The first thing I noticed when I met him: he was wearing the “gay” tie.  The male flight attendant uniform had a choice of two neckties; straight or closeted men wore a red tie with smallish navy paisleys.  Homosexuals sported the bolder option with wide green and yellow and black stripes.  The only exception to this rule was that gay men could wear the straight tie if the vest accompanied it.  (Straight men never wore the vest.) All men abided by this unwritten law of uniforms because it just plain kept people from wasting other people’s time. 

 

The second thing I noticed was that his dress shoes had built in lifters. 

 

He was already sitting in the JFK briefing room when I arrived.  His battle-scarred luggage was by the door.  The smaller bag even sported a bit of duct tape across the bottom front.  He had hung a mangled plastic grocery bag over the doorknob to the briefing room.   I was slightly puzzled as to why he was joining us.  From the looks of his seniority number, he had been flying over ten years.  The rest of us had been working for three.  He could have been halfway to Paris or Rome by now, but instead he was heading west to Las Vegas on the red eye. He sat perfectly still staring at his watch which appeared to be an authentic Rolex until I noticed that it’s jittery second hand leapt ahead like an exhausted frog instead of smoothly circling it’s assigned orbit.

 

“You must be Ron?”  I asked.  He was the only one on the trip I had never met.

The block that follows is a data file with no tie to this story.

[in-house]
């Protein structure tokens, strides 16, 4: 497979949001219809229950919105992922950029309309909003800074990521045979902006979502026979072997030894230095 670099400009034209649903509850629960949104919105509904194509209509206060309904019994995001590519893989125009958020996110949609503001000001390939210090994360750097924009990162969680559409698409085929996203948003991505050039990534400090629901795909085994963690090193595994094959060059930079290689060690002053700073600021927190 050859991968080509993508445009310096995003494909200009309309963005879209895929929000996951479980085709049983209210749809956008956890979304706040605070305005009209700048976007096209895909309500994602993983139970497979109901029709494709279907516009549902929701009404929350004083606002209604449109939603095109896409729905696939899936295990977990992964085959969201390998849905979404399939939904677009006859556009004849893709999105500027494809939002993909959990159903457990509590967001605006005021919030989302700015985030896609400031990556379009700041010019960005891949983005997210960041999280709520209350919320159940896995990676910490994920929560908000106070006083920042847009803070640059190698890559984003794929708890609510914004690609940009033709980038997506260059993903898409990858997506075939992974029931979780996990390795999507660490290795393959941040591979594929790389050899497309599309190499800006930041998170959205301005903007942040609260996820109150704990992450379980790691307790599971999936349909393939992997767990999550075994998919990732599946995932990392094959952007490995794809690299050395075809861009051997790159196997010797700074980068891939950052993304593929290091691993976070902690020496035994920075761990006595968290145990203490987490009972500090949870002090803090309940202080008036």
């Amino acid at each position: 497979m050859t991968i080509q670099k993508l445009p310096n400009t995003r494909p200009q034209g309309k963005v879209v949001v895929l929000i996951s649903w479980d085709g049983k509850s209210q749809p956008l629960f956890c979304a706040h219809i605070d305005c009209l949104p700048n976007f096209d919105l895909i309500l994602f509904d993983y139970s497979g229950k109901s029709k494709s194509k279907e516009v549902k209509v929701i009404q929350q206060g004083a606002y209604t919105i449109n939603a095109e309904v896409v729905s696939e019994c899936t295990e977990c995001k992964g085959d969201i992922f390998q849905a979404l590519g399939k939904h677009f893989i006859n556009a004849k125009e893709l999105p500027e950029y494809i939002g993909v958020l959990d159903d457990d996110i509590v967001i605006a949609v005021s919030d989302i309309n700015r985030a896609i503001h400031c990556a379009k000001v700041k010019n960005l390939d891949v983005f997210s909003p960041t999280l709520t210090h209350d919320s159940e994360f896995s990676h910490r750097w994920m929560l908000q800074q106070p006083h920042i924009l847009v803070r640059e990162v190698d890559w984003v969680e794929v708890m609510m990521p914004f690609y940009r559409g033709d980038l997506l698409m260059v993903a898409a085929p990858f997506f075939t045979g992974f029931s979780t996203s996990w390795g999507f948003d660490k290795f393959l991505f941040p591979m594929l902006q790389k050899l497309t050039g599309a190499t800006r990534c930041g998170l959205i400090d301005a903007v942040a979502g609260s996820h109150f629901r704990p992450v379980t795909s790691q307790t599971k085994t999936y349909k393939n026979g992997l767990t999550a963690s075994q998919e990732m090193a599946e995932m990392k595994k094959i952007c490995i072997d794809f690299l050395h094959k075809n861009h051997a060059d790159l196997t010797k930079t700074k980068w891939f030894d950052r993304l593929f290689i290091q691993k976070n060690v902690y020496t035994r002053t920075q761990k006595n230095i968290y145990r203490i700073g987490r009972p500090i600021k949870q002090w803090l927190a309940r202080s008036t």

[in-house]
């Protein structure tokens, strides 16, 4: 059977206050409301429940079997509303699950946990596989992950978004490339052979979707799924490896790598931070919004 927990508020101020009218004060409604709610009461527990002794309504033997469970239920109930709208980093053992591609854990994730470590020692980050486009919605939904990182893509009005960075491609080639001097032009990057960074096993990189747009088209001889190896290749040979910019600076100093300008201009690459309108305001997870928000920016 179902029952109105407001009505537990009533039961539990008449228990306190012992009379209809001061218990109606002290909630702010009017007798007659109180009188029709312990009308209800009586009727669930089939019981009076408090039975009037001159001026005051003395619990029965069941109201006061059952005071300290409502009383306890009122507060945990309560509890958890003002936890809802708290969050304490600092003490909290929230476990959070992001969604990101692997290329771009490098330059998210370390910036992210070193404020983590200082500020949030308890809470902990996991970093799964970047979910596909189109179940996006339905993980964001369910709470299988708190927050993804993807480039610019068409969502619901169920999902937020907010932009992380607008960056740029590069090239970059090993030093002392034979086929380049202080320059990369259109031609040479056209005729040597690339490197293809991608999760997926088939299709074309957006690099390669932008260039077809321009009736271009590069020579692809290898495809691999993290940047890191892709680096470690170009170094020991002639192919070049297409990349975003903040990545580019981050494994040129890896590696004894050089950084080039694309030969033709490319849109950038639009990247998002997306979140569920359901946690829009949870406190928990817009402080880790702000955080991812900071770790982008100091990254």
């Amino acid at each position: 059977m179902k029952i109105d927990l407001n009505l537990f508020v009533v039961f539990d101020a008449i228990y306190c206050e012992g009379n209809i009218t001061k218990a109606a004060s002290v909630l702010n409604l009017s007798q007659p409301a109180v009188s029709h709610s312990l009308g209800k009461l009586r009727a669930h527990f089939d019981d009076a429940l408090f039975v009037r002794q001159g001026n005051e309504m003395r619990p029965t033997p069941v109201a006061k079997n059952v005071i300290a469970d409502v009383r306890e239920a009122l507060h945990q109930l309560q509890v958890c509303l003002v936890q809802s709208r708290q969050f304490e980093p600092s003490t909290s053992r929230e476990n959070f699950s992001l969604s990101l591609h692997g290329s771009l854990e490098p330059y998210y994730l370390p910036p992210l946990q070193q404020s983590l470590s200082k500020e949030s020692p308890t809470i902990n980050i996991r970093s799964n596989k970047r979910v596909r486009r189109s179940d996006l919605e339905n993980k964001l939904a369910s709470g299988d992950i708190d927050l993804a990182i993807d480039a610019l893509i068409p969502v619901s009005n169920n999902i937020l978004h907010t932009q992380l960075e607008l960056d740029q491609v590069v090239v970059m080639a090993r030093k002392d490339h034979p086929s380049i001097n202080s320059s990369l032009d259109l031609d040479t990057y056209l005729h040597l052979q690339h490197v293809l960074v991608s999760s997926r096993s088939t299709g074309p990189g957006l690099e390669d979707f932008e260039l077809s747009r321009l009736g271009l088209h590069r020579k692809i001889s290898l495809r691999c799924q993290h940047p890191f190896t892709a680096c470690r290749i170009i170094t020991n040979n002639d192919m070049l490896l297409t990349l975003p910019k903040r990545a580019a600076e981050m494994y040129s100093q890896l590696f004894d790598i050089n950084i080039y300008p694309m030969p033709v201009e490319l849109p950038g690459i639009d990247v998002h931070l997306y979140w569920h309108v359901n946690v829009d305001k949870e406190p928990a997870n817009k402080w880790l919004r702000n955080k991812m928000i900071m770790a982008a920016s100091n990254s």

He shook my hand. His long sharply manicured hand grazed my palm. His graying brown mane curled down like dried seaweed onto his face. 

 

The flight attendant briefing was fairly uneventful with the exception that Ron elected to sit in the middle of the plane.  This shocked the rest of the crew. Most flight attendants hated the middle because there was nowhere to hide from the passengers.  Ron stated that he liked the mid because he got to sit alone.  Everyone took this as a cue not to engage him in lengthy conversation.

 

 I stood at the Jetway door with Ron for the meet and greet.  My scarf was thoughtfully tied around my neck. A small knot pressed against my jugular gave off a dangerous yet coquettish “bad pet” vibe I had worked hard to prefect. I felt like Ron’s popped collar and unbuttoned blazer cheapened my understated aesthetic.  About five minutes into the boarding process, I began to understand why Ron enjoyed hobnobbing with the passengers so much.  Apparently all middle-aged black women thought he looked exactly like Mick Jaggar. He grinned voraciously as he said, “I am such a ringer for Mick the Stick the ladies often quiz me on his career. Points of fact: never bring up his collaboration with David Bowie.  They did a hellaciously bad cover of Dancing in the Streets. They both come off as way too gay and women hate envisioning one of their sex icons grinding on that androgynous guy from Labyrinth.” 

 

It took all of the self control I possessed to refrain from eye-rolling as a portly divorcee rumbled by as she spouted, “Oooooh baby, anybody ever tol’ you look just like Mick Jaggar.  Give mama some brown sugar!” I marveled at this anomaly as the only resemblance I could discern was their overall scraggily state and puffy lips. 

 

The flight departed with out incident and I kept to myself in first class until about 3am when the smell of bacon began to permeate the cabin. I walked back to the middle galley and found Ron attempting to chop vegetables with a plastic knife and using the airplane’s EZ Bake oven.  I passed him by to answer a call light.  An obese man in a velvet jogging suit wanted to know when his bacon breakfast would be ready.  I immediately knew Ron’s attempt at culinary excellence was going to cause problems. I walked up to him to inquire about his creation. He brightened when he saw me and asked, “Would you like a Cobb salad? I am just about to take the bacon out of the oven.” He mashed his tea-stained teeth together as he salivated in anticipation.